Chile is the world’s second-largest producer of farmed salmon, and the largest exporter to the United States. In the past few decades, the industry has completely altered the landscape and economy of Chilean Patagonia.
The salmon farming industry presents itself as a sustainable solution to feeding humanity in a warming world. Many food and poverty experts agree that aquaculture, which includes seaweed, shellfish, and fish farming, can help alleviate global hunger. But intensive aquaculture can also contribute to environmental degradation through plastic, nutrient, and chemical pollution.
Salmon farms are present throughout southern Chile's remote fjords and coastal areas, stealing habitat from marine animals. Chemicals and nutrients in the form of feces, uneaten food, and dead fish accumulate in narrow waterways. The amount of nitrogen released by Chilean salmon farms every day is comparable to the waste of 9 million people. These nutrients can fuel algal blooms that cause mass die-offs of marine animals—from cold-water corals to sei whales. Climate change and El Niño conditions make these events more likely.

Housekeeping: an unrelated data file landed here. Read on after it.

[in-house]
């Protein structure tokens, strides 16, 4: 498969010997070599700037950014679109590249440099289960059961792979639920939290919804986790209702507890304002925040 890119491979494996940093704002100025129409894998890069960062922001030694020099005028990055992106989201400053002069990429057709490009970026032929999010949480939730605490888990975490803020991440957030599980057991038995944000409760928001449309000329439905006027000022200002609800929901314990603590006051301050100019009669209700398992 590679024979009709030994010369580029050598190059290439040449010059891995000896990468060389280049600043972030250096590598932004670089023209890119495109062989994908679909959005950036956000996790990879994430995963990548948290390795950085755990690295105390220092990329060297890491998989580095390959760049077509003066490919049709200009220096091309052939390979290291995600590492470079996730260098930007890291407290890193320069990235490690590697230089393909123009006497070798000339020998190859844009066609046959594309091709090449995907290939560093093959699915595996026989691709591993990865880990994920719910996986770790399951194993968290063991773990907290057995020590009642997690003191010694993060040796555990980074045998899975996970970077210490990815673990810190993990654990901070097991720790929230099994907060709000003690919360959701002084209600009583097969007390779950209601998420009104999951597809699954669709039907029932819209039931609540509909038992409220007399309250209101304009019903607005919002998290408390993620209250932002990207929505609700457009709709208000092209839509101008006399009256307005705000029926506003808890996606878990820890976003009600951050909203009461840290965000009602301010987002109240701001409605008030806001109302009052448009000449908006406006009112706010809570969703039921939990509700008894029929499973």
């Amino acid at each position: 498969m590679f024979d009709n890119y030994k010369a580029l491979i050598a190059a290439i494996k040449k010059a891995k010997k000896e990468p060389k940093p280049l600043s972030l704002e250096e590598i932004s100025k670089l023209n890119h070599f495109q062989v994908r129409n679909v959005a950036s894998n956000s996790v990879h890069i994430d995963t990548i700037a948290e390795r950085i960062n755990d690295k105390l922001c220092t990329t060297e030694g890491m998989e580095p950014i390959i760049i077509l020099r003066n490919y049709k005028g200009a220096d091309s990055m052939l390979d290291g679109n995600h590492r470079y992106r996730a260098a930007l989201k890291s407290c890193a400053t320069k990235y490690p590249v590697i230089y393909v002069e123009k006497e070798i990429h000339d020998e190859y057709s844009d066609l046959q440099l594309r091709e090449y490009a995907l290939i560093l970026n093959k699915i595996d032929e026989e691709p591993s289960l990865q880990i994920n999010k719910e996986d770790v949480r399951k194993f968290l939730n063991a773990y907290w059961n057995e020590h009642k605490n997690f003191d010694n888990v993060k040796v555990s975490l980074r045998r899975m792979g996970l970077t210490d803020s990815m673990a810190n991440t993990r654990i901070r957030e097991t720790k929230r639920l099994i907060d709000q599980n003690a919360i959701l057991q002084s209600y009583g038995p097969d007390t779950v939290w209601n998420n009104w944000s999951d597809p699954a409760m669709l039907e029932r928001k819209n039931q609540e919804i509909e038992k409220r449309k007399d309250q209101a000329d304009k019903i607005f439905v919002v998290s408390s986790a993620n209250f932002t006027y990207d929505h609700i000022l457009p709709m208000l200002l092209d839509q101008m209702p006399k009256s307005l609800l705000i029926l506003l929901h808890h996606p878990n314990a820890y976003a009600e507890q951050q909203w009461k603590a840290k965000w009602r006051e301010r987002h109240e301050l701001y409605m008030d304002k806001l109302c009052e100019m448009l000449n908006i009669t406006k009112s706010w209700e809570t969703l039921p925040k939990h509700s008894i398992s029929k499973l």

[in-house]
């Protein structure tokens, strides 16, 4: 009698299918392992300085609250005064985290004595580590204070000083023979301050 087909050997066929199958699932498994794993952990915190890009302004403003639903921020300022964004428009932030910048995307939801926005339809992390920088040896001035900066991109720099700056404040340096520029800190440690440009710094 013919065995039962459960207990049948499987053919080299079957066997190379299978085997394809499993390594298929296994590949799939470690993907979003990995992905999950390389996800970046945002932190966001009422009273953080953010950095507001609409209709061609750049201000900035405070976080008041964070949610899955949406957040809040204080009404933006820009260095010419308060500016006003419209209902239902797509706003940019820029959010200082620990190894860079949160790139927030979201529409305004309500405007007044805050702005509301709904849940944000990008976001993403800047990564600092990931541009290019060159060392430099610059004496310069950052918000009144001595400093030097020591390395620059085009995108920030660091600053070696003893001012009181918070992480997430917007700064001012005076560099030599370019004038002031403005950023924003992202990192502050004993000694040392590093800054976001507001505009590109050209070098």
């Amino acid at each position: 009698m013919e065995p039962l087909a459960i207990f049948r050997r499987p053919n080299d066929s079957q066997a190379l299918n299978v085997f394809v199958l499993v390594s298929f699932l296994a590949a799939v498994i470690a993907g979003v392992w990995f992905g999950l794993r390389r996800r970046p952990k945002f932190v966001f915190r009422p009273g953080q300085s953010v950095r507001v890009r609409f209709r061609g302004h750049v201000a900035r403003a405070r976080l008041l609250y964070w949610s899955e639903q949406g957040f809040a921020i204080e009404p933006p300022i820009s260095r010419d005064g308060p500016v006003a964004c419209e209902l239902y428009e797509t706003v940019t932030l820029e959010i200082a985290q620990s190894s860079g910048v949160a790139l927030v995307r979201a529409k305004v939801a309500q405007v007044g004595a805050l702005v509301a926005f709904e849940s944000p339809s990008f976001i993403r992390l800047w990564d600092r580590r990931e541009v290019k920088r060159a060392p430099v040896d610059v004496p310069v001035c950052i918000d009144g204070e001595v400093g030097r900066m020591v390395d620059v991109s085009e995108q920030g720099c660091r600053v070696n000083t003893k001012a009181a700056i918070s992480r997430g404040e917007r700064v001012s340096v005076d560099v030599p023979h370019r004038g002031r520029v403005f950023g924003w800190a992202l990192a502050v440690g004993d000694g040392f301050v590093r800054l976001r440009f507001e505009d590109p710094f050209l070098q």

In February, I joined Centinela Patagonia, a new environmental group dedicated to protecting Chilean Patagonia, on a 9-day expedition to survey the impacts of salmon farming in the Los Lagos region. I interviewed fishermen, seaweed gatherers, and scientists who have witnessed these changes firsthand, and worry that the extent of the damage is still not fully known. As Greenpeace’s Estefania Gonzalez explained, “A lot of the impacts are not visible until you are in a state of big crisis.”